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The James Webb Telescope will see the beginning of time

The James Webb Telescope will see the beginning of time

Later this year, the James Webb Telescope will be launched into space. With its large gold-coated mirror and infrared capability, the telescope will examine the formation of the first galaxies.

The universe is thought to be about 13.8 billion years old, and the James Webb Telescope (Webb) was built to see the birth of the first stars and galaxies.

Looking back in time, Webb will measure light from distant celestial bodies in the universe. Light travels at a speed of about 300,000 kilometers per second, but the light to be examined comes from celestial bodies so distant that it was still being sent for several billion years.

As the universe expands, the light moving in the universe is pulled out and has a longer wavelength. And if a celestial body moves away from the Earth at the same time as it is radiating toward us, then the wavelengths are being pulled out as well.

This means that the light webb should be measured toward and within the infrared portion of the electromagnetic spectrum, it becomes Redshift. So the web is primarily built to observe infrared light and has a sensitivity of wavelengths between 600-28500nm.

The cold side is directed towards the universe

The sun, earth, moon and even the telescope itself can create background noise in the measurements because the thermal radiation from these measurements is present in the infrared. So Webb has a great heat shield 300 square meters It is protection from thermal radiation. It consists of five layers, as thick as plastic sheets, separated from each other to avoid the transfer of heat from one layer to another.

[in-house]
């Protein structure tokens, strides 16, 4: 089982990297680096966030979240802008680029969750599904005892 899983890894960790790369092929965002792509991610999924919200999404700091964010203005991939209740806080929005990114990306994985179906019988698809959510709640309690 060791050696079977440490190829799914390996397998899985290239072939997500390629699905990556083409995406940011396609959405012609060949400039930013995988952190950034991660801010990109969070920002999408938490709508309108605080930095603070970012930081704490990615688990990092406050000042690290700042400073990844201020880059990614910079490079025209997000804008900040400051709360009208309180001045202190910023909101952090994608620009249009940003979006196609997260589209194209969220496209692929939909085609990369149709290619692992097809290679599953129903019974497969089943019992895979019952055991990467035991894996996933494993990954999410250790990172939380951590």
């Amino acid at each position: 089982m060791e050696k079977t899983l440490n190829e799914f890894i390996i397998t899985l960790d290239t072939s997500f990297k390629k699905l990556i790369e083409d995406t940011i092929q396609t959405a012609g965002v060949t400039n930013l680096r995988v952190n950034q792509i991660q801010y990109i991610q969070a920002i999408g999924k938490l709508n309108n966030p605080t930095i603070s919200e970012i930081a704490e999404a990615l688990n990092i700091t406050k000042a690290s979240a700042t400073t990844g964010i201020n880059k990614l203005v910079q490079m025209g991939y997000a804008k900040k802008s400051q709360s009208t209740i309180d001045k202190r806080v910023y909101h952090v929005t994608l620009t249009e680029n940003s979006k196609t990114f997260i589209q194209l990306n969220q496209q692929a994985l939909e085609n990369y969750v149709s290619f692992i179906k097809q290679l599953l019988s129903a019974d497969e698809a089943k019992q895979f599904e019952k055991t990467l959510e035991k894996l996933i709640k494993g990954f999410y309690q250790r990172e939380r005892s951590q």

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The Webb Heat Shield gives a warm and cool side. The warm side, always facing the sun, should maintain a temperature of around 85 ° C. Here you will find, among other things, a computer, antennas, and a satellite controller.

The cold side, shielded from the sun and directed at the universe, should maintain a temperature of about -233 degrees Celsius. On the cold side, detectors and scientific instruments are available, including the large gold-plated 6.5-meter mirror that will collect light.

The main mirror It consists of 18 hexagonal gold-plated sub-mirrors made of beryllium. The concave mirror measures 25.4 square meters and can be folded together for easy portability to space. The telescope also has a secondary and a tertiary curved mirror to reduce imaging errors.